Anyway, if we oldsters are in a low income bracket, and pay little or no federal or state income tax, it doesn't mean we're not doing our share. If you could see the percentage of your meager income that actually goes to direct taxes, as well as the indirect taxes and fees paid by retail and service vendors that you pay, not to mention real estate taxes on your housing, you'd probably be surprised. You may actually be paying a higher percentage of your income in taxes than people who have incomes far, far higher than yours.

Friday, August 3, 2012

NOT New Earbuds.. a New MP3 Player for My Walks

It turned out not to be my earbuds! It was my old reliable Sansa Fuze that failed. The one I have had for maybe five years, that is so old it has little teeth marks all over it from back when Petey was a puppy and used to steal and chew it.

Well, this was very sad. The pretty red (albeit chewed) Fuze was like an old friend. It accompanied me on countless miles of walking and all my bus rides to and from work, in the middle of blizzards and the heat of summer. RIP good ol' Fuze.

I really do need a music player of some kind, due to the terminal boredom that can set in during long walks, waits for the bus, and so on. I did some research to see what's available in MP3 players these days. Gotta be frugal, but frugal does not necessarily mean the lowest cost!

I gave up on Ipods a long time ago, when I discovered that for the cost of just replacing the Ipod battery, after only two years of use, I could buy a very nice Sansa MP3 player and have money left over! First I got a Sansa Clip - chewed to death by Petey. Then the Sansa Fuze - chewed, but survived, and the battery is still going strong, far outlasting my old Ipod. I briefly had another Clip, but dropped it in the dishwasher and it became history. The Sansa players, made by Sandisc, seem very tough and reliable - I'm the problem, and Petey too.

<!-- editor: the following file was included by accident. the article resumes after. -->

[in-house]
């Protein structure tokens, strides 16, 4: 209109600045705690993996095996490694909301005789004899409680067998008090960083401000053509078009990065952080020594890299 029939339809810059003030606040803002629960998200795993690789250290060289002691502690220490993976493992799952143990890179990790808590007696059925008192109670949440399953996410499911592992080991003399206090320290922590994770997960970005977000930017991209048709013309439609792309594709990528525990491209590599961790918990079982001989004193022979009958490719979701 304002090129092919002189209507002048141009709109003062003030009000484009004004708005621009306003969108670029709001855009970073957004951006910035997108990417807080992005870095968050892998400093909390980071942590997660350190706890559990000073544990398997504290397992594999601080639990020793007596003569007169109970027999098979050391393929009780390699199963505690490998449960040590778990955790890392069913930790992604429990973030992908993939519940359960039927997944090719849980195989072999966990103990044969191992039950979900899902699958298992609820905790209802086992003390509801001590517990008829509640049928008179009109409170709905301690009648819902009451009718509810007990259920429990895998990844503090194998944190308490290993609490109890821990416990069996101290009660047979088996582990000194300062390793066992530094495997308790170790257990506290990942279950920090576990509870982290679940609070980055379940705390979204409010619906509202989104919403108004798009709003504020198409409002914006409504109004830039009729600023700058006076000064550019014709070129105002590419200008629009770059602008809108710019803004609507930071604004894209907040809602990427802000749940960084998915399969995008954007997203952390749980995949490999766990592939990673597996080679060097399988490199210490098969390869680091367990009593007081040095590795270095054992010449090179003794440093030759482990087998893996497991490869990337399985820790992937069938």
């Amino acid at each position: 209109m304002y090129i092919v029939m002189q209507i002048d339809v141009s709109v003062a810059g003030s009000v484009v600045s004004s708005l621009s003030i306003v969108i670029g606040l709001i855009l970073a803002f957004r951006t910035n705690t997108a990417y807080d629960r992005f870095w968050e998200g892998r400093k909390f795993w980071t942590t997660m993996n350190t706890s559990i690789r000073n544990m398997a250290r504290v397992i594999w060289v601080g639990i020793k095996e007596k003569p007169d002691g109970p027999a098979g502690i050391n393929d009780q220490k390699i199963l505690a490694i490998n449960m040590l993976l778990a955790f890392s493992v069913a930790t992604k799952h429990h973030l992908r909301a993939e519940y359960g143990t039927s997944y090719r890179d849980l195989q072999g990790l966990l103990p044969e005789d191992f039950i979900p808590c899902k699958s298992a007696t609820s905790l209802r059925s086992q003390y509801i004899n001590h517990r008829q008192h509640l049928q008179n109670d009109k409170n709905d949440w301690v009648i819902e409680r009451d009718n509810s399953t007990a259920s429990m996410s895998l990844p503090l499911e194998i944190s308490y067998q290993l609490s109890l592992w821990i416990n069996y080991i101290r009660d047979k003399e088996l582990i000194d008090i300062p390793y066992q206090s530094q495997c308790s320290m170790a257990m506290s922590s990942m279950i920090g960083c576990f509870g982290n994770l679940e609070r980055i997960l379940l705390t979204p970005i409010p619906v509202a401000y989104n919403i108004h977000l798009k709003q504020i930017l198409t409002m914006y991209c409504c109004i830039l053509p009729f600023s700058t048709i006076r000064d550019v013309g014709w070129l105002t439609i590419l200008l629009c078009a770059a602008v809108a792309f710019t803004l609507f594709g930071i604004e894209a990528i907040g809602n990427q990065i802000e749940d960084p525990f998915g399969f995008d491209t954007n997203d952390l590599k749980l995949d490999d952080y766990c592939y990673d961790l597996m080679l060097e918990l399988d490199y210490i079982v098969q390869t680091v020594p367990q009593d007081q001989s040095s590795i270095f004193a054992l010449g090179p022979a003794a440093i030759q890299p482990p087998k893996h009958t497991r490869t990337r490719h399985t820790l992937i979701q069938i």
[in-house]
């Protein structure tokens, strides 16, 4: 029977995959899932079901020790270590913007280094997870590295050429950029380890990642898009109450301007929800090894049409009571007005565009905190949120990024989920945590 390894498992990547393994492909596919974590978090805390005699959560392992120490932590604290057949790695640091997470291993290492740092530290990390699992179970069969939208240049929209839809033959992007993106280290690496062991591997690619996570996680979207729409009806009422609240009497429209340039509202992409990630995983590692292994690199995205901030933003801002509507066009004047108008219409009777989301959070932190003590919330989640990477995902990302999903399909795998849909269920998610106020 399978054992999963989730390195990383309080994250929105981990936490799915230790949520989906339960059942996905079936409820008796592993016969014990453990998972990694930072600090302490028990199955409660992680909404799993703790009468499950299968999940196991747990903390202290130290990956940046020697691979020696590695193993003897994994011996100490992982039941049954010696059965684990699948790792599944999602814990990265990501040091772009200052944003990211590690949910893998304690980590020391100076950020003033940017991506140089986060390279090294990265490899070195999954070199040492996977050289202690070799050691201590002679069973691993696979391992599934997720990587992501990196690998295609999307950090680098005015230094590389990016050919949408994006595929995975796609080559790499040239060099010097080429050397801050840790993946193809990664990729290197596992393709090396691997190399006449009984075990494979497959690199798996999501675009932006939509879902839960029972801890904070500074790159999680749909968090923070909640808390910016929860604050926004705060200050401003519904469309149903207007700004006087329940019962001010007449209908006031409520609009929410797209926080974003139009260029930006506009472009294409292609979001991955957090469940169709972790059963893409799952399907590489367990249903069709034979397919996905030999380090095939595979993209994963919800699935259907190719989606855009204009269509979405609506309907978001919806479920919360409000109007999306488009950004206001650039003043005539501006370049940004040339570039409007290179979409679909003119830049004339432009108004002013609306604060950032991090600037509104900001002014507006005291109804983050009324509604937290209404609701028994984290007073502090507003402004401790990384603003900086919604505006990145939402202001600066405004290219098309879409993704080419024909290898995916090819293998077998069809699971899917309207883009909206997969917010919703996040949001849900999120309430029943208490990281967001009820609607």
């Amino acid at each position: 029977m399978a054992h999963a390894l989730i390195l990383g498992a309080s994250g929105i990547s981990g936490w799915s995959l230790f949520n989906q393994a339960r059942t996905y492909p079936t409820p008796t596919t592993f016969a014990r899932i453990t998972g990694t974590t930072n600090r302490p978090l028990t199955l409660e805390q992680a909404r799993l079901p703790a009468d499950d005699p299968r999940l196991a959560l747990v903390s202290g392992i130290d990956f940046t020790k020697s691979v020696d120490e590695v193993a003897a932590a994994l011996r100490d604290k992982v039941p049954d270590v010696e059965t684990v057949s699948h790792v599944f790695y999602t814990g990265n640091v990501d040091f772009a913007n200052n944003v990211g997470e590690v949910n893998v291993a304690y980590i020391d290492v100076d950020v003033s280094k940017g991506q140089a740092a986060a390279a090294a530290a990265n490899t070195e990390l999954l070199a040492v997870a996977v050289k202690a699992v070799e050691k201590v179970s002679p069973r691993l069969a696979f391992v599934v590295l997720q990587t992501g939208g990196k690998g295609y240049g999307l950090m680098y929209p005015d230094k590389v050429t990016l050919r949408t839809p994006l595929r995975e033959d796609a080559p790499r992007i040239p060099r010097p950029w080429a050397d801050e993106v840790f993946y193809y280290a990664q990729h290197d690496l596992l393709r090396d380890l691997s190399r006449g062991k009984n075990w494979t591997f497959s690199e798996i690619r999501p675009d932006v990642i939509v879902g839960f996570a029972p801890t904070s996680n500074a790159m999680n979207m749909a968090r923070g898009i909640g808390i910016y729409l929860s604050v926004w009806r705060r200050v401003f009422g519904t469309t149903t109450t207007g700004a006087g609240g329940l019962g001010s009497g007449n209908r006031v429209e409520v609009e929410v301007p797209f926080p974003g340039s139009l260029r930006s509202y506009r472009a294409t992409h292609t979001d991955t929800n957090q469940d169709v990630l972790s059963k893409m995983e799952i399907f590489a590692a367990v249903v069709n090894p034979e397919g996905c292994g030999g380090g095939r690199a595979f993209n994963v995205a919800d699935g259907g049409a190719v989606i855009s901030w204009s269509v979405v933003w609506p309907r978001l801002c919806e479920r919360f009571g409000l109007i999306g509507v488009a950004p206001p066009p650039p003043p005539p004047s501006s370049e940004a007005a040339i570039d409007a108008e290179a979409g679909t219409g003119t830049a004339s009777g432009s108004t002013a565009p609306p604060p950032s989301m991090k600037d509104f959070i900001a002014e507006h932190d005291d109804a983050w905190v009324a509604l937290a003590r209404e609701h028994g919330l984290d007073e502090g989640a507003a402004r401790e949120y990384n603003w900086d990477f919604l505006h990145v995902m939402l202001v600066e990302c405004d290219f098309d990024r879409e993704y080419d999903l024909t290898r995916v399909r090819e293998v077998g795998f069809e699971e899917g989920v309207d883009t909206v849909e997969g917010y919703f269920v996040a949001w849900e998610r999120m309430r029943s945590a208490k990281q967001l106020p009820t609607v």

So I decided to get another Clip, and to spend a few more dollars for the new Clip Zip, at $37.99. It holds 4 gb (plenty for me),, with a micro SD card slot if I ever want to overload it. It is tiny, comparable to an Ipod Nano, and has that great strong little clip built in (hence the name). I decided on the newer Zip version because they have added a time display and a stopwatch timer. Sansas, including the clip, are easy to use and sync with Windows Media Player on the computer. The Clip takes a little practice to navigate, but once you learn the ropes it's quite easy.

The price I quoted is from Amazon. I checked my other go-to for electronics, Radio Shack, but they were $10 more! No wonder Radio Shack is not doing that well. With my Amazon Prime subscription I got free 2-day delivery, and as often happens, they actually gave me next-day delivery! (Maybe they do that when they are not too busy?)

Anyway, the new Clip is a huge success, and I've loaded up my walking music on one playlist and a recorded book (free from my library) on another, and I'm a happy walker again. I just need to remember to not clip the Clip above counter height when doing the dishes!

By the way... I often time my various walking routes, and in the last month and a half, I've cut five minutes off each. I'm walking faster, and I feel stronger. I've started doing some simple calisthenics and a few yoga stretches, too. No weights yet. But in addition to feeling stronger and having more energy, the plantar faciatiis in my right heel is pretty much in remission, if not completely healed. Yay!